Histamine- and bradykinin-related mechanisms are implicated in the development of allergic reactions. Recombinant tissue plasminogen activator can activate the complement system by elevating the levels of C4a, C3a, and C5a, resulting in mast cell degranulation and the release of histamine [4]. Recombinant tissue plasminogen activator also generates plasmin, which cleaves bradykinin from its precursor kininogen. Bradykinin has vasodilator properties and increases vascular permeabil- ity, which can result in angioedema [5,6]. Both ACE inhibitor and Angiotensin II receptor blocker medications reduce the breakdown of bradykinin by ACE and neutral endopeptidase, resulting in increased levels of bradykinin. The increased bradykinin concentration is known to contribute to the pathophysiology of ACE inhibitor-induced angio- neurotic edema and cough [7].

Allergic reactions to thrombolytics are most commonly associated with streptokinase administration; however, anaphylaxis is uncom- mon [8]. Streptokinase is produced from streptococcal bacteria and exhibits significant antigenicity and subsequently high circulating antibodies, which can lead to febrile illness and allergic reactions. The incidence of r-tPA-associated allergic reactions is expected to be

lower than that observed with other thrombolytic agents because r- tPA is structurally identical to endogenous t-PA [1].

Anaphylactoid reactions or angioedema has been reported to occur in less than 0.02% of patients treated with r-tPA for acute MI [9]. A higher incidence of allergic reactions (often asymmetric) has been reported with r-tPA administration in patients with acute ischemic stroke. Fayad et al [10] reported incidence of allergic reaction in 4 (1.5%) of 260 patient treated with IV alteplase for acute ischemic stroke. Similarly, of 105 patient treated over a 3-year period at a single center, 2 (1.9%) developed lingual angioedema, one of which events progressed to fatal anaphylactoid reaction [9].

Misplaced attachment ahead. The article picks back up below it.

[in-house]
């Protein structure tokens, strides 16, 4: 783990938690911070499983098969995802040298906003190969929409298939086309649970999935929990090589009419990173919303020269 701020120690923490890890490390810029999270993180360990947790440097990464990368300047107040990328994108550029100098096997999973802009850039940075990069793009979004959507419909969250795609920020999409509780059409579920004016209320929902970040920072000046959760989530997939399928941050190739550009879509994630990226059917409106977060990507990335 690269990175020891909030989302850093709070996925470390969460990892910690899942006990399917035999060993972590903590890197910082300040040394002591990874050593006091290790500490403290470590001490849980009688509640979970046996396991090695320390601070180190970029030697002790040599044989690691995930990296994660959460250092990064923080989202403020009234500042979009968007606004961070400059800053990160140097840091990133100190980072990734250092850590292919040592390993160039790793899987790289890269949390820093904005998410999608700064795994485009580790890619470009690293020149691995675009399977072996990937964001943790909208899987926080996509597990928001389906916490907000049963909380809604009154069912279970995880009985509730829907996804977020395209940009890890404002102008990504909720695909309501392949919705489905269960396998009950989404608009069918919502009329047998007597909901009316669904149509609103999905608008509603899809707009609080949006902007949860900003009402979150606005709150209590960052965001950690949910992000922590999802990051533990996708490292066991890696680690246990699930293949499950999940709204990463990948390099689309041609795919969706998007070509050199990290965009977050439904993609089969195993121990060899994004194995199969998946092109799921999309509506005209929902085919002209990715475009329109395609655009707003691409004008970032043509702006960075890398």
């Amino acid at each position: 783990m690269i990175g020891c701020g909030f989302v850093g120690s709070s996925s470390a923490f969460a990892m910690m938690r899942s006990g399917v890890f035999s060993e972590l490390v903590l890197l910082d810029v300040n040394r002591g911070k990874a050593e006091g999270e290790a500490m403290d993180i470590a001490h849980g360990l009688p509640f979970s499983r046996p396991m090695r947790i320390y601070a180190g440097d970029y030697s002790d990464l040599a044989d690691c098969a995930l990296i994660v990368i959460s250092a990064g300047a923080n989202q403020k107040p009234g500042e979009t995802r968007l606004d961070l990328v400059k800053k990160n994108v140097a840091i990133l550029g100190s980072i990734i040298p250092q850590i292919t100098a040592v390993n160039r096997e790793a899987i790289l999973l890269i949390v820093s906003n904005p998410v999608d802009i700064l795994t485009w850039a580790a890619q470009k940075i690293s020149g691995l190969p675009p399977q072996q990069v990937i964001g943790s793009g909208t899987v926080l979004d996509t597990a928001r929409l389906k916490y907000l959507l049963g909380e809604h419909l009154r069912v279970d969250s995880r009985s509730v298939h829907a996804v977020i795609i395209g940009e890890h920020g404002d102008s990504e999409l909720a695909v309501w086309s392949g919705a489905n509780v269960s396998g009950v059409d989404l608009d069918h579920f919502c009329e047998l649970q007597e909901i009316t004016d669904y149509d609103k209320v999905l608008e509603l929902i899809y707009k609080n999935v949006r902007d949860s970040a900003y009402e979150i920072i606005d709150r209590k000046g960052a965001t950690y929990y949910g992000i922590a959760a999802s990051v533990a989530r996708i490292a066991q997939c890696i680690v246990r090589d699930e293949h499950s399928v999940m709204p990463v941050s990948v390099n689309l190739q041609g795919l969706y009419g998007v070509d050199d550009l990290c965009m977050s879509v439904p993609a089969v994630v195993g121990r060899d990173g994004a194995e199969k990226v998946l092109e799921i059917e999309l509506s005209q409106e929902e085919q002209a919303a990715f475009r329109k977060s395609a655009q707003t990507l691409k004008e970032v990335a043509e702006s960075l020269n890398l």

If a manufacturer receives an adverse event report, as specified by regulations, it is required to send the report to FDA; and this is subsequently included in the AERS. However, reporting of adverse events and Medication errors by health care professionals directly to the FDA is voluntary. The FDA does not require that a causal rela- tionship between a product and event be proven, and reports do not always contain enough detail to properly evaluate the cause-effect relationship between medication and adverse events. Of the 924 reports reviewed, we excluded 912 cases in which there was in- sufficient evidence to implicate the thrombolytic as the primary cause of allergic reactions or there was insufficient detail to prove a causal relationship. Because of the voluntary nature of database, the FDA AERS data cannot be used to calculate the incidence of an adverse event or medication error in the US population.

Although IV alteplase is identical to endogenous tPA [11], AERS data suggest that it is the most commonly reported cause of allergic reaction among currently used thrombolytics, with or without concomitant administration of ACE inhibitor or angiotensin II receptor blocker medications. A greater awareness among physicians and other health care professionals may result in prompt recognition and treatment.

Amna Zarar MD Asif A. Khan MD Malik M. Adil MD Adnan I. Qureshi MD

Zeenat Qureshi Stroke Research Center, University of Minnesota,

Minneapolis, MN 56303, USA E-mail address: [email protected]

http://dx.doi.org/10.1016/j.ajem.2013.08.046

A. Zarar et al. / American Journal of Emergency Medicine 32 (2014) 113.e3113.e5 113.e5

References